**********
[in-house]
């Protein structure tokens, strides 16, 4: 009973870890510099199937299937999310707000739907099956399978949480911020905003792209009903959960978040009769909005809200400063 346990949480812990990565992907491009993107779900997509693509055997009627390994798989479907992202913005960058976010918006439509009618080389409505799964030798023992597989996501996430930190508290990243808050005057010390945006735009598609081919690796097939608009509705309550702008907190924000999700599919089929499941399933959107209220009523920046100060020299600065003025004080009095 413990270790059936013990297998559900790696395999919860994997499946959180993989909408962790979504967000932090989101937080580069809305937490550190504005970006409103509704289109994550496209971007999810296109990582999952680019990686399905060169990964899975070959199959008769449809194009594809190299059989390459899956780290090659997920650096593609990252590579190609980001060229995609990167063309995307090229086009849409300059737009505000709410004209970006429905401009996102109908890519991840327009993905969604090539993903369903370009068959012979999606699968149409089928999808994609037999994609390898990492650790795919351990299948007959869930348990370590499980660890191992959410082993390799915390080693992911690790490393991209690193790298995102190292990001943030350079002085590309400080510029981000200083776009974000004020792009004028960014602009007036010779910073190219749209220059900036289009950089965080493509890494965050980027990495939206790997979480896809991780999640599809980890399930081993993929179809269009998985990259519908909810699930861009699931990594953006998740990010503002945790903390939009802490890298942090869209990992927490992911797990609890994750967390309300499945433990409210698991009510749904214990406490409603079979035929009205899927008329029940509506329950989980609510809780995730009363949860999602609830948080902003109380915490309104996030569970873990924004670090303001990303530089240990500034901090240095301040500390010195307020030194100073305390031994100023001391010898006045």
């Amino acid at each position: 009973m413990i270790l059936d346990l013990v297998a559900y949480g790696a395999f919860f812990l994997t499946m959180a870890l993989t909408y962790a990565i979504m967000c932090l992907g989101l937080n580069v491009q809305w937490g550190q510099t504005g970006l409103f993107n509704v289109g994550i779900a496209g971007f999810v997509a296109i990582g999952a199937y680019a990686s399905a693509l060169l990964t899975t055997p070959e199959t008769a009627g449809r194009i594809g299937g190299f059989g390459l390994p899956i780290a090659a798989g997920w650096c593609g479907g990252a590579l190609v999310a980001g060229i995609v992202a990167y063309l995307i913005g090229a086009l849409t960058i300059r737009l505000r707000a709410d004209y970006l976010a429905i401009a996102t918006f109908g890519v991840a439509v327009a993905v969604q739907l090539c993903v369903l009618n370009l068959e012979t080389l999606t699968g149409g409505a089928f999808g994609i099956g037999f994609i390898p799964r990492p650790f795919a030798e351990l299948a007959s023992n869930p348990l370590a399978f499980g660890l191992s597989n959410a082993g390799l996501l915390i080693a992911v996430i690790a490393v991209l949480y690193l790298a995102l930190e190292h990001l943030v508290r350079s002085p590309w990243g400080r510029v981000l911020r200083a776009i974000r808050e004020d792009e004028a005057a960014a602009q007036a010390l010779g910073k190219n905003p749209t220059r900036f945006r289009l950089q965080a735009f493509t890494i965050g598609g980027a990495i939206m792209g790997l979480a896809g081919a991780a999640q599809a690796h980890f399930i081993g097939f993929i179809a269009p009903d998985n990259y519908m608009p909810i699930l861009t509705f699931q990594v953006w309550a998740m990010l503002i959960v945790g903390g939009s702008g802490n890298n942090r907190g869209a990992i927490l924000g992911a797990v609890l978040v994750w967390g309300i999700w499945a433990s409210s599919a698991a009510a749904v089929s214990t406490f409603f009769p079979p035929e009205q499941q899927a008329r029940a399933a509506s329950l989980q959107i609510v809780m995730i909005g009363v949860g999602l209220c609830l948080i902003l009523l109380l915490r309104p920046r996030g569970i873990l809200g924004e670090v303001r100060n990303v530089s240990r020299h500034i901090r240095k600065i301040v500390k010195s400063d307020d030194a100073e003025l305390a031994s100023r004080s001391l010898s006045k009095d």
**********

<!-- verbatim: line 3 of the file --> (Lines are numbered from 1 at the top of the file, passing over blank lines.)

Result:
């Amino acid at each position: 009973m413990i270790l059936d346990l013990v297998a559900y949480g790696a395999f919860f812990l994997t499946m959180a870890l993989t909408y962790a990565i979504m967000c932090l992907g989101l937080n580069v491009q809305w937490g550190q510099t504005g970006l409103f993107n509704v289109g994550i779900a496209g971007f999810v997509a296109i990582g999952a199937y680019a990686s399905a693509l060169l990964t899975t055997p070959e199959t008769a009627g449809r194009i594809g299937g190299f059989g390459l390994p899956i780290a090659a798989g997920w650096c593609g479907g990252a590579l190609v999310a980001g060229i995609v992202a990167y063309l995307i913005g090229a086009l849409t960058i300059r737009l505000r707000a709410d004209y970006l976010a429905i401009a996102t918006f109908g890519v991840a439509v327009a993905v969604q739907l090539c993903v369903l009618n370009l068959e012979t080389l999606t699968g149409g409505a089928f999808g994609i099956g037999f994609i390898p799964r990492p650790f795919a030798e351990l299948a007959s023992n869930p348990l370590a399978f499980g660890l191992s597989n959410a082993g390799l996501l915390i080693a992911v996430i690790a490393v991209l949480y690193l790298a995102l930190e190292h990001l943030v508290r350079s002085p590309w990243g400080r510029v981000l911020r200083a776009i974000r808050e004020d792009e004028a005057a960014a602009q007036a010390l010779g910073k190219n905003p749209t220059r900036f945006r289009l950089q965080a735009f493509t890494i965050g598609g980027a990495i939206m792209g790997l979480a896809g081919a991780a999640q599809a690796h980890f399930i081993g097939f993929i179809a269009p009903d998985n990259y519908m608009p909810i699930l861009t509705f699931q990594v953006w309550a998740m990010l503002i959960v945790g903390g939009s702008g802490n890298n942090r907190g869209a990992i927490l924000g992911a797990v609890l978040v994750w967390g309300i999700w499945a433990s409210s599919a698991a009510a749904v089929s214990t406490f409603f009769p079979p035929e009205q499941q899927a008329r029940a399933a509506s329950l989980q959107i609510v809780m995730i909005g009363v949860g999602l209220c609830l948080i902003l009523l109380l915490r309104p920046r996030g569970i873990l809200g924004e670090v303001r100060n990303v530089s240990r020299h500034i901090r240095k600065i301040v500390k010195s400063d307020d030194a100073e003025l305390a031994s100023r004080s001391l010898s006045k009095d």